Sadr Cancels Protest March; Baghdad Under Curfew Shiite cleric Muqtada al-Sadr called off his plan for a million-man march Wednesday in Baghdad — out of fear of provoking more violence. The Iraqi capital is still under curfew, even though people are out on the streets. Meantime, U.S. military and Iraqi forces continue to battle Shiite militia loyal to Sadr.
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Sadr Cancels Protest March; Baghdad Under Curfew

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Sadr Cancels Protest March; Baghdad Under Curfew

Sadr Cancels Protest March; Baghdad Under Curfew

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RENEE MONTAGNE, host:

This is MORNING EDITION from NPR News. I'm Renee Montagne.

STEVE INSKEEP, host:

And I'm Steve Inskeep.

The fifth anniversary of the fall of Baghdad came after another round of violence.

General DAVID PETRAEUS (US Army; Commander, Multi-National Force - Iraq): As events in the past two weeks have reminded us, and as I have repeatedly cautioned, the progress made since last spring is fragile and reversible.

INSKEEP: That's General David Petraeus, who's been answering questions before Congress. In a moment, we'll have more on his testimony after we put some of our questions to Baghdad. That's where Iraq's army has been fighting militias linked to a Shiite Muslim leader.

Today, that leader, Moqtada al-Sadr, was planning a show of strength - a million-man march. That was the plan. NPR's Lourdes Garcia-Navarro is in Baghdad. And, Lourdes, what happened?

LOURDES GARCIA-NAVARRO: Yesterday, he sent out a statement, calling off what was the be a million-man march in Baghdad. He said it was because he's afraid his supporters would be attacked. The Iraqi security forces were not letting in any Sadr supporters to Baghdad, and the situation was extremely tense. They called a curfew, which is in effect today. People are being allowed on the streets, but we are not seeing vehicles being allowed to move around.

And meanwhile, in the Shiite slum of Sadr City - which has been a scene of fighting for the past several days between the Mahdi Army, that militia loyal to Moqtada al-Sadr, and U.S. and Iraqi forces - it's quiet this morning so far.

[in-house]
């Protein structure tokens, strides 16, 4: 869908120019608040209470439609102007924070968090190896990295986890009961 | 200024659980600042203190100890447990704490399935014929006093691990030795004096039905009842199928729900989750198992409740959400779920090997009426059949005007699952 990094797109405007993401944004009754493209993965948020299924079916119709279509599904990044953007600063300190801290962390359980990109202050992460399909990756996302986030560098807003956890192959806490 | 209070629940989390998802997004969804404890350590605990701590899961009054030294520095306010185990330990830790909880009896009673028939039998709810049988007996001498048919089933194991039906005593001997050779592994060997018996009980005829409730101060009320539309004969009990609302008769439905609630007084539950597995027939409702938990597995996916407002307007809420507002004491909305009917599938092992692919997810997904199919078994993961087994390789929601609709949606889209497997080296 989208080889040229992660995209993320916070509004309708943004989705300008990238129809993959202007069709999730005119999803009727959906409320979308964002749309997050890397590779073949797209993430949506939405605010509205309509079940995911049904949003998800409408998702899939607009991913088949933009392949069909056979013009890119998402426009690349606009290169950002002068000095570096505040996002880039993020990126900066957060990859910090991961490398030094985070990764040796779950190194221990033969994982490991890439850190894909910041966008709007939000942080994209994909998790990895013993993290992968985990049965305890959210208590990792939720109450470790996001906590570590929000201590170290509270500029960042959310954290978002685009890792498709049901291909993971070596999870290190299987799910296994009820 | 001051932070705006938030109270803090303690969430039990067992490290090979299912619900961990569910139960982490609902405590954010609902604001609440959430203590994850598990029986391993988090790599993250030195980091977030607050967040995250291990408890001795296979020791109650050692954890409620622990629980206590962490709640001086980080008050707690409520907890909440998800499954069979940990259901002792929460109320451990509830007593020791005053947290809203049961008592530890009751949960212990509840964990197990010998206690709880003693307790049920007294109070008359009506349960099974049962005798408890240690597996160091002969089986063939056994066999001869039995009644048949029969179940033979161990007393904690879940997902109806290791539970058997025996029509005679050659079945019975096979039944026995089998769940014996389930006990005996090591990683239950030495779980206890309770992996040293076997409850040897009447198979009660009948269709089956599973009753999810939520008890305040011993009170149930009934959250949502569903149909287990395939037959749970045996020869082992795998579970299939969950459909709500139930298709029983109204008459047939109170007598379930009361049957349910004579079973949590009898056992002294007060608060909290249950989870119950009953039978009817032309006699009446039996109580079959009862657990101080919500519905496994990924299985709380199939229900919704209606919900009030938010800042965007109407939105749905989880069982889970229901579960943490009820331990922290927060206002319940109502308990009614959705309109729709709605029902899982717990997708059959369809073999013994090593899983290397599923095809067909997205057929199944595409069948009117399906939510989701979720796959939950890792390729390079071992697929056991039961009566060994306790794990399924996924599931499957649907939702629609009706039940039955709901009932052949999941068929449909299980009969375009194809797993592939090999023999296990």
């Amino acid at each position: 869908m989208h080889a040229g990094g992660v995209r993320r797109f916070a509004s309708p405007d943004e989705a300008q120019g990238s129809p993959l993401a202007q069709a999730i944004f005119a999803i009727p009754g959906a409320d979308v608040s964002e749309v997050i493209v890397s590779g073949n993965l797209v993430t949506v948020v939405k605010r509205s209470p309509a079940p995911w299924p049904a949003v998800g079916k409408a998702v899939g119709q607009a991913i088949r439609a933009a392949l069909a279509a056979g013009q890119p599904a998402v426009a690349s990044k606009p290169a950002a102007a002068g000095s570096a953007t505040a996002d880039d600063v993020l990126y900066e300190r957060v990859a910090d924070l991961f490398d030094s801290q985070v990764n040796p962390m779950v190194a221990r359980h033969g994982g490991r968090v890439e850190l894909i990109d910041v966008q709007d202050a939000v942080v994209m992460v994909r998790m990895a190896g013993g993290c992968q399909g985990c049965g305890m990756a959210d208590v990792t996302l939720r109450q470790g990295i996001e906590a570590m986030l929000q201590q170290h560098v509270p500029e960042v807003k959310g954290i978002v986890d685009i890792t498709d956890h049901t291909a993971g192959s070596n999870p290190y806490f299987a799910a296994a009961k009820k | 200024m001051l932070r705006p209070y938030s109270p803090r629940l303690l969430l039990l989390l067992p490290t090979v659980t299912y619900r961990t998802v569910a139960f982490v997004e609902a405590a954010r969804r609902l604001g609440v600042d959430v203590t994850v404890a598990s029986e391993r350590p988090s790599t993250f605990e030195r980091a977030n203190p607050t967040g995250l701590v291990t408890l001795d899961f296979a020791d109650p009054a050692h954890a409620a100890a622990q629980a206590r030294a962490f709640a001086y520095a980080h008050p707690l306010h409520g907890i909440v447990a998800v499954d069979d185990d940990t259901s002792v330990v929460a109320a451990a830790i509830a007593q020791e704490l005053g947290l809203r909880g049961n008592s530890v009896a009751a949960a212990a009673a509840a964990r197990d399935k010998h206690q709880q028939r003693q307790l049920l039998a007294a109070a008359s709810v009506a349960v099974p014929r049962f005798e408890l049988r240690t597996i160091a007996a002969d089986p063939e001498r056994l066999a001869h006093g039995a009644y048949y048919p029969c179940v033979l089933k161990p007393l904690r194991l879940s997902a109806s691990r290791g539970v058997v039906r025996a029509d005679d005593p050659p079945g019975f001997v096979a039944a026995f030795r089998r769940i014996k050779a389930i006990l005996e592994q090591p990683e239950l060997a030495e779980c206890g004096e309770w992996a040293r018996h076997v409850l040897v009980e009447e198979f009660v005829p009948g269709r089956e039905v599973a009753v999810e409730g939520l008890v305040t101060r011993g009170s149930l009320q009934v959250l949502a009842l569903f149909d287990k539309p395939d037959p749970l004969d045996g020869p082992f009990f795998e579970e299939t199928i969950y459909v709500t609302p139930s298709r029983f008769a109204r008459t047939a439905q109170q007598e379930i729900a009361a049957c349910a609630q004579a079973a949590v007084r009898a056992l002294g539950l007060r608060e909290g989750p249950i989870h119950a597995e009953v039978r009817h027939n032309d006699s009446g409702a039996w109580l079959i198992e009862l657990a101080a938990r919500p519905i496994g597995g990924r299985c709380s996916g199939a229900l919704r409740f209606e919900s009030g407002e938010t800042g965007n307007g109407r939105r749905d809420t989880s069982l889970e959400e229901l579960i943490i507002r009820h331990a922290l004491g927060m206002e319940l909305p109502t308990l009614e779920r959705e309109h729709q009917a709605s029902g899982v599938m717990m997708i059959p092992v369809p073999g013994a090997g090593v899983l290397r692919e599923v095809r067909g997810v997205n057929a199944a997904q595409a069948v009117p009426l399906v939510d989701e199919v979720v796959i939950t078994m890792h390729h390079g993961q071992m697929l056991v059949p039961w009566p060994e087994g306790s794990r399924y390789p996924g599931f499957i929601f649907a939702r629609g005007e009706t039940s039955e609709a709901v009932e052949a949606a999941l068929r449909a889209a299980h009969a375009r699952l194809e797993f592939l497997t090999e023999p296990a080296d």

INSKEEP: So, does this ceasefire, which is said to have a lot to do with reducing violence in Baghdad, seem to be holding, then?

GARCIA-NAVARRO: Well, that's the really big question. Sadr, in that statement that he talked about canceling the march, also said that he was considering ending the ceasefire. And so we're really not sure what Moqtada al-Sadr's position is right now.

On the one hand, he seems to be backing down, saying he's not going to hold this million-man march, saying that he's considering disbanding his Mahdi Army militia. And on the other hand, yesterday, another statement saying he was considering ending the ceasefire. And meanwhile, of course, fighting continues.

INSKEEP: How quiet is it in the Green Zone, which is not far from where you're located?

GARCIA-NAVARRO: Not very. The morning started with a barrage of either rocket or mortar round fire. We're not sure yet. Plumes of smoke, which have become a very familiar sight, rising from that area. It's very difficult to tell what exactly was hit. But they've been getting very good at targeting areas inside the Green Zone.

On Sunday, the U.S. military took heavy casualties because of rocket fire. Three U.S. soldiers were killed, and 31 were wounded on that day. So a lot of tension inside the Green Zone because of these continuing attacks that are being fired from Sadr City and other Shiite areas inside Baghdad.

INSKEEP: As this fighting continues in Baghdad, I'd like to know, as best you can determine, how conscious are the various actors there that this is the fifth anniversary of the fall of Baghdad, that an American general is testifying before Congress, and that every gunshot in Baghdad echoes, perhaps, over here?

GARCIA-NAVARRO: I think it's difficult to say. I think Iraqis, in many regards, are very - Iraqis on the street are very much sort of focused on their own lives and the drama of their own lives. And there is a lot of drama here. Just look at Sadr City - I was there on Monday - and people are really suffering there.

There's a humanitarian crisis. People are trapped in their homes. There's American snipers. There's no food. There's no electricity. And so, if you would ask them about testimony, they don't have electricity to work their television set. The political class here, of course, is very focused on what's happening in the United States, and they've been talking to journalists here in Baghdad as much as they can, trying to give their side of the story, if you will.

So I think there's a real disconnect between what you see on the streets on Iraq, where people are really just focused on the things that are happening to them, and then, of course, Iraq's political class, which is very closely looking at what's happening in the United States right now.

INSKEEP: NPR's Lourdes Garcia-Navarro is in Baghdad. Thanks very much.

GARCIA-NAVARRO: You're welcome.

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